That in fact sounds just like a slogan that an anti-immigrant right-winger would be only too happy to endorse, claiming that there are so many immigrants that the (“true”) French don’t feel like at home anymore, doesn’t it?
But not so surprisingly, the answer is no. And that is simply because the roots of this French malaise are to be traced several centuries ago, even to la Révolution française and beyond, at which times the social phenomenon of massive immigration was virtually unknown in France—or at least not since the last big movement of immigration occurred in France, which eventually was to give the country its very name, “Francia“: During the invasion of the German Franks fifteen centuries ago!
So much for the tale of the so-called ”Français de souche“, who are therefore originally German by definition, and different from the natives, namely the Celts or “the Gaulois“, such as the Bretons today.
This observation alone should be sufficient to prove that immigration, a fairly recent phenomenon in France, has nothing to do with the much older phenomenon of French malaise.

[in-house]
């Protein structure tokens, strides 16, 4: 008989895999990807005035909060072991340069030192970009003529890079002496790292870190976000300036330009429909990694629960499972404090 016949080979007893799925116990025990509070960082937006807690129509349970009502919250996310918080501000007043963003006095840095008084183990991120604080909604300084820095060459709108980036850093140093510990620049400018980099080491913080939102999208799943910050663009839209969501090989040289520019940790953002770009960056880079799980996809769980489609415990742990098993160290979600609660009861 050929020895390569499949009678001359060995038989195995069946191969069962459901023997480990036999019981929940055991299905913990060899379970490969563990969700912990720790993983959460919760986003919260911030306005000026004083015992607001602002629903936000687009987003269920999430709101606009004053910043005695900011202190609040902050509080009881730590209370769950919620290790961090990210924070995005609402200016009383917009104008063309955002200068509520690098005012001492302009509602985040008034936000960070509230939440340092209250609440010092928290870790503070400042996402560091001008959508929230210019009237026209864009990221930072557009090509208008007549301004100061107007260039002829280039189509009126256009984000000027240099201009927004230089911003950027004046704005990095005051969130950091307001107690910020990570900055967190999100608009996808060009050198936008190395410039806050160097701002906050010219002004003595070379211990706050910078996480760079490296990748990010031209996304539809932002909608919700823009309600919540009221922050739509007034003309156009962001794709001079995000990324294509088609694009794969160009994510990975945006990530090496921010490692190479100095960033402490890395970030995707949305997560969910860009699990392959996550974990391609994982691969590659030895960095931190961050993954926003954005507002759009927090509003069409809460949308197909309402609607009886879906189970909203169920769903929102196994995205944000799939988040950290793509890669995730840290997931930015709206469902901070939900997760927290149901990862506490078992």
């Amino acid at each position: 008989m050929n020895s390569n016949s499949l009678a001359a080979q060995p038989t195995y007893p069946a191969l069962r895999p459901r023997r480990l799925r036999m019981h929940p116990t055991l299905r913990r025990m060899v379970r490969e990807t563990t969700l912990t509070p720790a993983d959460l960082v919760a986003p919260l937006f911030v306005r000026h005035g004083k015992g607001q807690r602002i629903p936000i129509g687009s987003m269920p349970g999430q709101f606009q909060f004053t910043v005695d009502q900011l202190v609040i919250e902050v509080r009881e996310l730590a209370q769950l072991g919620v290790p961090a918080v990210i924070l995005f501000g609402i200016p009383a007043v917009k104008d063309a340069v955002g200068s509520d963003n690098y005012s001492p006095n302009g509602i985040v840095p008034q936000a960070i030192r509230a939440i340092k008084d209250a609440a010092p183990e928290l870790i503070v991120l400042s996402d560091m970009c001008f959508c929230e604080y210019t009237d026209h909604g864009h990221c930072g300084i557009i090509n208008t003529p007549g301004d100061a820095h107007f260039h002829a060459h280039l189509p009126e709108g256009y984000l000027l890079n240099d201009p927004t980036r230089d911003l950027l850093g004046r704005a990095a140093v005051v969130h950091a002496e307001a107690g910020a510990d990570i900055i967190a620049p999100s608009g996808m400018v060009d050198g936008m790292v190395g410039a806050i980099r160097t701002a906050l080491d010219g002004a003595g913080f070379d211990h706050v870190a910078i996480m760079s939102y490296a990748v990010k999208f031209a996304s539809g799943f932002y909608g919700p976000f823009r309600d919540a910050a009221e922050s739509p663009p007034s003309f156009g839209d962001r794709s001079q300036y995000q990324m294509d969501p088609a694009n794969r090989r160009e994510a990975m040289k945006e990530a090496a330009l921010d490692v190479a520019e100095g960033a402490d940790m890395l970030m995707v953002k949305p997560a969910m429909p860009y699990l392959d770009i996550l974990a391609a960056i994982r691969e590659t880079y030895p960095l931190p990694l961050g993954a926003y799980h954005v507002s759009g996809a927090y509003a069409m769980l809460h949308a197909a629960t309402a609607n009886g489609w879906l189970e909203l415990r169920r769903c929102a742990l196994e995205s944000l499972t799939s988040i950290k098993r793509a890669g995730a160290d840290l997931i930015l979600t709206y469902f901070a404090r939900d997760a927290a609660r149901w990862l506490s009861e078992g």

Surely, la clé (the key) to truly understanding les racines de ce phénomène social et économique (the roots of this social and economic phenomenon) is to be looked up somewhere else.
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Following the trail of ideas of none other than Doktor Sigmund Freud himself, through his own written admission, one can finally discover the exact source where he was able to acquire the concept of the “The Uncanny“: From the rather “eerie” novel of a German author belonging to the “Romantic school”, E.T.A. Hoffmann, by the title of “Le marchand de sable” (“The Sandman.“)
Obviously not as friendly looking as his latest “avatars” in France, this “creepier” marchand de sable (Sandman) is closer to the original one depicted by E.T.A. Hoffmann (1776-1822.) Just like le Père Noël (Santa), the “pagan” Celtic or Gaulois Druid-like features of this old man are quite remarkable
All that one has to do to understand this is ouvrir grand ses yeux (Open wide one’s eyes.)
Of course, in order to open them wide, one must not succumb to the temptation of s’endormir (falling asleep)—Especially if this temptation is systematically entertained on a massive scale, in such a seemingly “benign” way that it wouldn’t arouse the suspicion of no one.
That is, in precisely the same way, for example, an “uncanny” marchand de sable (Sandman) would proceed!
- The current mass strikes in France are the obvious symptom of a deep malaise social.
- This social malaise has been identified by Sigmund Freud as “The Uncanny”, or “the feeling of not being at home.”
- Sartre and Camus laregely confirmed this Freudian diagnosis in their works (respectively “The Nausea” and “The Stranger.”)
- The source of Freud’s “Uncanny” is E.T.A. Hoffmann’s work called “The Sandman.”